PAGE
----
conflict - filename conflict listing
conflict [options] [file-specifications]
Conflict displays conflicting filenames in your execution path. Unlike the csh command which, it displays all of the (non-alias) executable files in your path. Conflict reports pathname conflicts by making a list of the directories which are listed in the environment variable PATH, and then scanning these directories for executable files. If arguments are given to this program, the test for executable files is limited to the given names (after stripping the directory-prefix). The first instance of a name in a given path (and those hard-linked to it) are marked with "*". Succeeding instances are marked with "+" marks. The report is sent to standard output and always shows the list of directories. Conflicting names are reported on succeeding lines.
-c do not ignore case when comparing filenames (see -i). -e name specify another environment variable than PATH (e.g., INFOPATH, LD_LIBRARY_PATH). -I path for compatibility with C-preprocessor options, build up the search path with the given directory. (The corresponding -D and -U options are ignored.) Using the -I or -L options overrides the use of environment variables for the search path. -i ignore case when comparing filenames (see -c). -L path for compatibility with C-compiler options, build up the search path with the given directory. -p print pathnames only, rather than the table. -r look for readable files -t types specify a list of file types which are treated as conflicting. The option value is a list of file suffixes (a "." followed by zero or more other characters). The list separator is the "." which begins each suffix, e.g., conflict -t.exe.com If no -t option is given, a built-in list of executable file types is used for systems where this is known. -v Use verbose option to control how much is shown. Repeat the option for different levels: 1 show all directory names 2 show all filenames which are found in the directories 3 directs conflict not only to print a summary line for each file, but also to print a running summary, showing executable file (with its full path) as it is found). -V print the version, exit. -w look for writable files -W number expand width of display by number of columns (default: one column per path). -x look for executable files (the default). You may combine the "-r", "-w" and "-x" options. If you do not specify one of these, conflict assumes "-x".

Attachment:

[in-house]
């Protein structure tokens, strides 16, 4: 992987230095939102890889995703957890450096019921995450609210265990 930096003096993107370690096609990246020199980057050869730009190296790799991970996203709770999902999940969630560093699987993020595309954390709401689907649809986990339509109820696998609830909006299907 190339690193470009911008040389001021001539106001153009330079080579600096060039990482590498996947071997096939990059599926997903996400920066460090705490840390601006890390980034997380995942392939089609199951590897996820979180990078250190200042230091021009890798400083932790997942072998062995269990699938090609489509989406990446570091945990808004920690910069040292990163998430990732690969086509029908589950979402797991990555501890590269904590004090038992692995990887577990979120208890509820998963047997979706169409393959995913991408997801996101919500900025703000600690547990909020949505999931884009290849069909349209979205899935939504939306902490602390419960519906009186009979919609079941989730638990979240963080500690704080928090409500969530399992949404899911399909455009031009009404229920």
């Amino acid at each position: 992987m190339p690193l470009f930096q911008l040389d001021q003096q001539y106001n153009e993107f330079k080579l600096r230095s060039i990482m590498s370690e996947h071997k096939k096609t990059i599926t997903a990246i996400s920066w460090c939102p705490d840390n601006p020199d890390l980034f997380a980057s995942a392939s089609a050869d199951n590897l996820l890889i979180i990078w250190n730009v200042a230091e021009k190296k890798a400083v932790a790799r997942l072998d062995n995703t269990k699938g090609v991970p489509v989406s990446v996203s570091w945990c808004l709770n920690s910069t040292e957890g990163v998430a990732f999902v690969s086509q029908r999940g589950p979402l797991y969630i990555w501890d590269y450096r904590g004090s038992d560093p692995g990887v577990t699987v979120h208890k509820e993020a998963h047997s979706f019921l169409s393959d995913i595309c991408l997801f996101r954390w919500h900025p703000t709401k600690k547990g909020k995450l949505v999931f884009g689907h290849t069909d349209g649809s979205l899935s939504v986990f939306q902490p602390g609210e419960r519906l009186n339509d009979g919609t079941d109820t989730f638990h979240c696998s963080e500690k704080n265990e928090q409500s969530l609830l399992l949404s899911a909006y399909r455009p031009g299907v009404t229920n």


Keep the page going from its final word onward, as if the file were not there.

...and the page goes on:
Conflict may be used to list all conflicting names in your path (if no arguments are given), or to find conflicts for a specified name. To list only conflicts from a particular directory "path" you may type conflict -a path/* An example of the use of conflict is shown below bsd4.2(5) conflict Current working directory is "/home/dickey/src/conflict" -> . --> /home/dickey/bin ---> /home/dickey/com ----> /bin -----> /usr/bin ------> /usr/ucb -------> /usr/local/bin -*----+: args ----*-+: calendar ---*--+: cc *+-----: conflict ...
Conflict runs in a POSIX environment, as well as MSDOS, Win32 and OS/2 command-line.
Conflict is a single binary module, which uses no auxiliary files.
add option to get aliases from the shell handle compound directory structures such as MANPATH. show symbol conflicts from object files and libraries.
csh (1) for a discussion of which.
Thomas Dickey CONFLICT(1)